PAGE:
On 11/28/10, Robert Haas <robertmhaas(at)gmail(dot)com> wrote:
> In a close race, I don't think we should get bogged down in
> micro-optimization here, both because micro-optimizations may not gain
> much and because what works well on one platform may not do much at
> all on another. The more general issue here is what to do about our
> high backend startup costs. Beyond trying to recycle backends for new
> connections, as I've previous proposed and with all the problems it
Is there a particular discussion of that matter you could point me to?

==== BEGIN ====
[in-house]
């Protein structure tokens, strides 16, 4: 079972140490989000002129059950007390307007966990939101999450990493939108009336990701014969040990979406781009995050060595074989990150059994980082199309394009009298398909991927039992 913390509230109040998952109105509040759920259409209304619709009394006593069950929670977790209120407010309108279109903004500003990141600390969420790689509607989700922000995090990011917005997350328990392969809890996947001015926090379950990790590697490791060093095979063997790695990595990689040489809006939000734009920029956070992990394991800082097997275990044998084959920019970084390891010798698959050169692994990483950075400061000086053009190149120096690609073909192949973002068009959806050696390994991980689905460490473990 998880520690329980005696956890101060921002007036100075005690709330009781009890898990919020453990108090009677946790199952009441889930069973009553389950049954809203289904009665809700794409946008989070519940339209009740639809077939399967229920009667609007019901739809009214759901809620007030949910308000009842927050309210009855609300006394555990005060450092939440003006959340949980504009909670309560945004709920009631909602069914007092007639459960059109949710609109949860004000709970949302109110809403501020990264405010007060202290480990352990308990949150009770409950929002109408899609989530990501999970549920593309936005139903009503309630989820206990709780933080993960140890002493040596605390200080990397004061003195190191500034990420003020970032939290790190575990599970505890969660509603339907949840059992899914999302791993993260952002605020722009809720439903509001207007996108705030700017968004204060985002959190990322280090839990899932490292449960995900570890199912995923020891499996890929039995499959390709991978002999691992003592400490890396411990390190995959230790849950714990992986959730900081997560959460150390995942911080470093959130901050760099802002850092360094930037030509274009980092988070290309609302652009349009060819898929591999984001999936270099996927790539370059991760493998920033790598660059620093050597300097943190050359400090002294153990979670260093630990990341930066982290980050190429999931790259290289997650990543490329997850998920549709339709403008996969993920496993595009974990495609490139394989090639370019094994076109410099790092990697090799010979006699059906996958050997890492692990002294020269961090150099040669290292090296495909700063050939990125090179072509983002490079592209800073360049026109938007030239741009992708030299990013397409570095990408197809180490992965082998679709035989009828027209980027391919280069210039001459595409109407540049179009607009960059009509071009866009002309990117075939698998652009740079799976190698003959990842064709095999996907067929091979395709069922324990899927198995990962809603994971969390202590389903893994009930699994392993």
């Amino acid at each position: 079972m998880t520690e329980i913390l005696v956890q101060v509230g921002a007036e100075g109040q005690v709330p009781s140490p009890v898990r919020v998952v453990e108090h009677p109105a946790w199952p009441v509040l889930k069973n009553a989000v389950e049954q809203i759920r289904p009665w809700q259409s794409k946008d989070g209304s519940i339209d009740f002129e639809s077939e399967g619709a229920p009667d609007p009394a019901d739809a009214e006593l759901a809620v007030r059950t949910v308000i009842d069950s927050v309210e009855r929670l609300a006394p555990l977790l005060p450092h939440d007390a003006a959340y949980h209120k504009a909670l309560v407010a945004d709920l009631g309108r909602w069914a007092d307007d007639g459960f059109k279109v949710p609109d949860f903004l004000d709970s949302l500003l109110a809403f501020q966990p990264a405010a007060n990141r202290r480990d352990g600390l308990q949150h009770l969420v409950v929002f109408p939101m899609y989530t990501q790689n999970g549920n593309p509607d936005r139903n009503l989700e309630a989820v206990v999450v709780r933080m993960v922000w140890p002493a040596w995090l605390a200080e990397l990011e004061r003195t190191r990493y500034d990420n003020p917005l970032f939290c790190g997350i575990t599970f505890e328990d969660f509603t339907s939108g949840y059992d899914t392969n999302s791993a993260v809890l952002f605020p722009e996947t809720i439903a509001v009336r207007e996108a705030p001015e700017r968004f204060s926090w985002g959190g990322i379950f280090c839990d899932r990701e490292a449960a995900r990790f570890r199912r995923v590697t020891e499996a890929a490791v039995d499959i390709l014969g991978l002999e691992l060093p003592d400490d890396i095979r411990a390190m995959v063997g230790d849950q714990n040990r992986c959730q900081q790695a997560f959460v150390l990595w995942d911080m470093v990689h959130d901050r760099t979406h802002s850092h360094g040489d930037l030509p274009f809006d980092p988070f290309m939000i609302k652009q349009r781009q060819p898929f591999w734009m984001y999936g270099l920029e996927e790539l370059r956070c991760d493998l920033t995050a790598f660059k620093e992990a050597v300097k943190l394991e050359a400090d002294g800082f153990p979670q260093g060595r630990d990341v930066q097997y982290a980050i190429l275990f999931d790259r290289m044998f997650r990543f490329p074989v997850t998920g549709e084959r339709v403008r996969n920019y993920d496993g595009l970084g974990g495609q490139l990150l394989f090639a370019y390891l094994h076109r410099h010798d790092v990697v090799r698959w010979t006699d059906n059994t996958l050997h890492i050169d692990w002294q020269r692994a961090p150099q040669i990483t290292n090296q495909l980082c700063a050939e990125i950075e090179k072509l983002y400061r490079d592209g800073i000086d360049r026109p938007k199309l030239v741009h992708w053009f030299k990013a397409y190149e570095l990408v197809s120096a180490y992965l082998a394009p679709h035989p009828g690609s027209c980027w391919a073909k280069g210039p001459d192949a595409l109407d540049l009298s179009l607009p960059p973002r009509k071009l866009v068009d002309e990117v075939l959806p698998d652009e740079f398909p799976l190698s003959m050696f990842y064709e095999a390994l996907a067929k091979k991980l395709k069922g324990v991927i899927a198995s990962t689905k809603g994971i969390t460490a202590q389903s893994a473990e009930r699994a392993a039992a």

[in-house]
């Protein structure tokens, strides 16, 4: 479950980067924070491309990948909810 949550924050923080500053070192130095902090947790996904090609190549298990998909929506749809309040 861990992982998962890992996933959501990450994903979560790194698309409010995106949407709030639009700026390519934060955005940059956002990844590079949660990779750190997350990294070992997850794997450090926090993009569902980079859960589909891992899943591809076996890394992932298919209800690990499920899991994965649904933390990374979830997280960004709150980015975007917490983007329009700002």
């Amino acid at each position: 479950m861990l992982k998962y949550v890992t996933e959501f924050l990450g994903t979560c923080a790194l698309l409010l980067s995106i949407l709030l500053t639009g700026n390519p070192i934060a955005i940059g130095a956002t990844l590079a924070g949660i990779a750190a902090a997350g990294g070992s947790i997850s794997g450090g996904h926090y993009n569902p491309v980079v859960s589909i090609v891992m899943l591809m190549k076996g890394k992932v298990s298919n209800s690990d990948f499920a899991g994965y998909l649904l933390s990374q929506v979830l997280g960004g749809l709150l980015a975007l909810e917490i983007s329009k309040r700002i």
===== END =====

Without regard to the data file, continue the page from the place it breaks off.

> the only thing that looks promising here is to try to somehow
> cut down on the cost of populating the catcache and relcache, not that
> I have a very clear idea how to do that. This has to be a soluble
> problem because other people have solved it.
Oracle's backend start up time seems to be way higher than PG's.
Their main solution is something that is fundamentally a built in
connection pooler with some bells and whistles built in. I'm not
sure "other people" you had in mind--Oracle is generally the one that
pops to my mind.
> To some degree we're a
> victim of our own flexible and extensible architecture here, but I
> find it pretty unsatisfying to just say, OK, well, we're slow.
What about "well OK, we have PGbouncer"? Are there fixable
short-comings that it has which could make the issue less of an issue?
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